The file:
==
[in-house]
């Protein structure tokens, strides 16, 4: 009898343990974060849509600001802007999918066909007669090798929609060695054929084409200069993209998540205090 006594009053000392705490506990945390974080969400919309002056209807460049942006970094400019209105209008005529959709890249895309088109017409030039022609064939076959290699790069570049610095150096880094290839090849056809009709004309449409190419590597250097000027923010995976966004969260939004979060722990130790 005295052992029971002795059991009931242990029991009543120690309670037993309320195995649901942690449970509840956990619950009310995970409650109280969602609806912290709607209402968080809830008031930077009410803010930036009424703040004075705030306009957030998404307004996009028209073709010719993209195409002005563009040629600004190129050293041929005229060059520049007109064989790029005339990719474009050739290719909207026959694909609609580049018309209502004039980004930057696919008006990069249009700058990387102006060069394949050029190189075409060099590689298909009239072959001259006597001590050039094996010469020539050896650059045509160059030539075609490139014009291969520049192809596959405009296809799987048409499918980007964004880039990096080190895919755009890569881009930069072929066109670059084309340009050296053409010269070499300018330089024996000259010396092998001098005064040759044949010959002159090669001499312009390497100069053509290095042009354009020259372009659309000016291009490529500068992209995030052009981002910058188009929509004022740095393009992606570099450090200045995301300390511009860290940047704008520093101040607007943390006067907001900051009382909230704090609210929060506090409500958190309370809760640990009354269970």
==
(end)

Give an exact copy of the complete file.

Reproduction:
[in-house]
């Protein structure tokens, strides 16, 4: 009898343990974060849509600001802007999918066909007669090798929609060695054929084409200069993209998540205090 006594009053000392705490506990945390974080969400919309002056209807460049942006970094400019209105209008005529959709890249895309088109017409030039022609064939076959290699790069570049610095150096880094290839090849056809009709004309449409190419590597250097000027923010995976966004969260939004979060722990130790 005295052992029971002795059991009931242990029991009543120690309670037993309320195995649901942690449970509840956990619950009310995970409650109280969602609806912290709607209402968080809830008031930077009410803010930036009424703040004075705030306009957030998404307004996009028209073709010719993209195409002005563009040629600004190129050293041929005229060059520049007109064989790029005339990719474009050739290719909207026959694909609609580049018309209502004039980004930057696919008006990069249009700058990387102006060069394949050029190189075409060099590689298909009239072959001259006597001590050039094996010469020539050896650059045509160059030539075609490139014009291969520049192809596959405009296809799987048409499918980007964004880039990096080190895919755009890569881009930069072929066109670059084309340009050296053409010269070499300018330089024996000259010396092998001098005064040759044949010959002159090669001499312009390497100069053509290095042009354009020259372009659309000016291009490529500068992209995030052009981002910058188009929509004022740095393009992606570099450090200045995301300390511009860290940047704008520093101040607007943390006067907001900051009382909230704090609210929060506090409500958190309370809760640990009354269970």